Edit: Looks like Wavetrac is already developing an ATB LSD for the N. Given that, I think I'd safely say the PP is a great deal if you want to stay stock. But if you're going to be spending money on modifying your car, you may actually be better off with the base model (in much the same way with a Jeep; most people that super-modify them buy the absolute base model).
 

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Discussion Starter · #6 ·
While it lacks the valving of the PP, if you like the burbles and pops, the base actually has the better exhaust. Has a straight mid-pipe instead of the resonator found on the PP, and the muffler goes straight through for better flow than the valved system can manage. Although subjective, I think the base also gets the better looking wheels and a better wheel/tire combo than the PP.

I don't think anyone should be concerned about the "power difference", because all the testing done so far, has shown that Hyundai just underrated the base model and they actually produce the same power. Any real-world differences in the tune are extremely minor at best.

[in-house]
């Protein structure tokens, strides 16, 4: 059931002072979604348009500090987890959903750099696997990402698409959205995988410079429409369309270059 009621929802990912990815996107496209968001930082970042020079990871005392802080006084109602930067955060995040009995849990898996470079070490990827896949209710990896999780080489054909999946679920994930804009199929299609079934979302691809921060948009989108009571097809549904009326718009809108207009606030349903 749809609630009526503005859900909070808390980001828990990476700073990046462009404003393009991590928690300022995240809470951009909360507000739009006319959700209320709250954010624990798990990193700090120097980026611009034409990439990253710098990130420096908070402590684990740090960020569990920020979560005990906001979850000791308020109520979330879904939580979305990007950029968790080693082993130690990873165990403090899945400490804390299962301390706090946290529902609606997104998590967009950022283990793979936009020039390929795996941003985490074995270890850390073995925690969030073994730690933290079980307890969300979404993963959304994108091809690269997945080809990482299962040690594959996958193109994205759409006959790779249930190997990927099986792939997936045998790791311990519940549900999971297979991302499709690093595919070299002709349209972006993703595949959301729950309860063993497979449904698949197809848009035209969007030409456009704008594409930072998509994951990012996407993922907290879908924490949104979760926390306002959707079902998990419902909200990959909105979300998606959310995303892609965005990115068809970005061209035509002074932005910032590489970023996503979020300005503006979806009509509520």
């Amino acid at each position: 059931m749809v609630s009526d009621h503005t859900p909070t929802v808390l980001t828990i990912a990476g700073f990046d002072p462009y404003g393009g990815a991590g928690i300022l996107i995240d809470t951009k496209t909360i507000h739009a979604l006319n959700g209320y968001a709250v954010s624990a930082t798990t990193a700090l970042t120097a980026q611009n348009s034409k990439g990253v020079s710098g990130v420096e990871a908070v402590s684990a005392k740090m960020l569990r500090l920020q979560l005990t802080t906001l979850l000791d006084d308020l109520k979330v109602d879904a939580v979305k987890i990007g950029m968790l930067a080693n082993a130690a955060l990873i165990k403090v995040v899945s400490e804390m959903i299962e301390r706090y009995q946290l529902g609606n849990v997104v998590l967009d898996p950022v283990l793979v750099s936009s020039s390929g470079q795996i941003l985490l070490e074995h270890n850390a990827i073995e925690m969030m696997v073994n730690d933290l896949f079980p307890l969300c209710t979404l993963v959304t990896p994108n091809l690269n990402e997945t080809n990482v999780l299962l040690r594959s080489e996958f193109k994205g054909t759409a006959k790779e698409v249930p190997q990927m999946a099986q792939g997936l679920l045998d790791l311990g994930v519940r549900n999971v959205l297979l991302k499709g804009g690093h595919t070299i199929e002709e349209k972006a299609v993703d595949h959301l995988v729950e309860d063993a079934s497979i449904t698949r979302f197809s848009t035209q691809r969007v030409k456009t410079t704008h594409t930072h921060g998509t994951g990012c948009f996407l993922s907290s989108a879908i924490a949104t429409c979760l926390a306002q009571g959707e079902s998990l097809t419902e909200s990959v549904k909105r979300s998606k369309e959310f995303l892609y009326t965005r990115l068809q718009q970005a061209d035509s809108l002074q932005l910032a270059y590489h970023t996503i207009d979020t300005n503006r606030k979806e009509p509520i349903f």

That said, the base does have smaller front brakes, lacks the eLSD and has slightly taller gearing, but I think those being negatives depends entirely on your eventual plans. Keeping the car stock means you probably are missing out just a bit. But if you're adding power, I think the taller gearing is actually better suited for the car. The brakes are neither here nor there. If you really need the braking performance, you're going to go aftermarket anyway and you'll never notice the difference between the base and PP. The eLSD being a plus or negative entirely depends on if/when we see an aftermarket track LSD. As great as the eLSD is, a track LSD is simply going to perform at another level, and I think the base model would actually be best suited for installing it, because the computer isn't going to freak when you remove the eLSD.

Edit: Looks like Wavetrac is already developing an ATB LSD for the N. Given that, I think I'd safely say the PP is a great deal if you want to stay stock. But if you're going to be spending money on modifying your car, you may actually be better off with the base model (in much the same way with a Jeep; most people that super-modify them buy the absolute base model).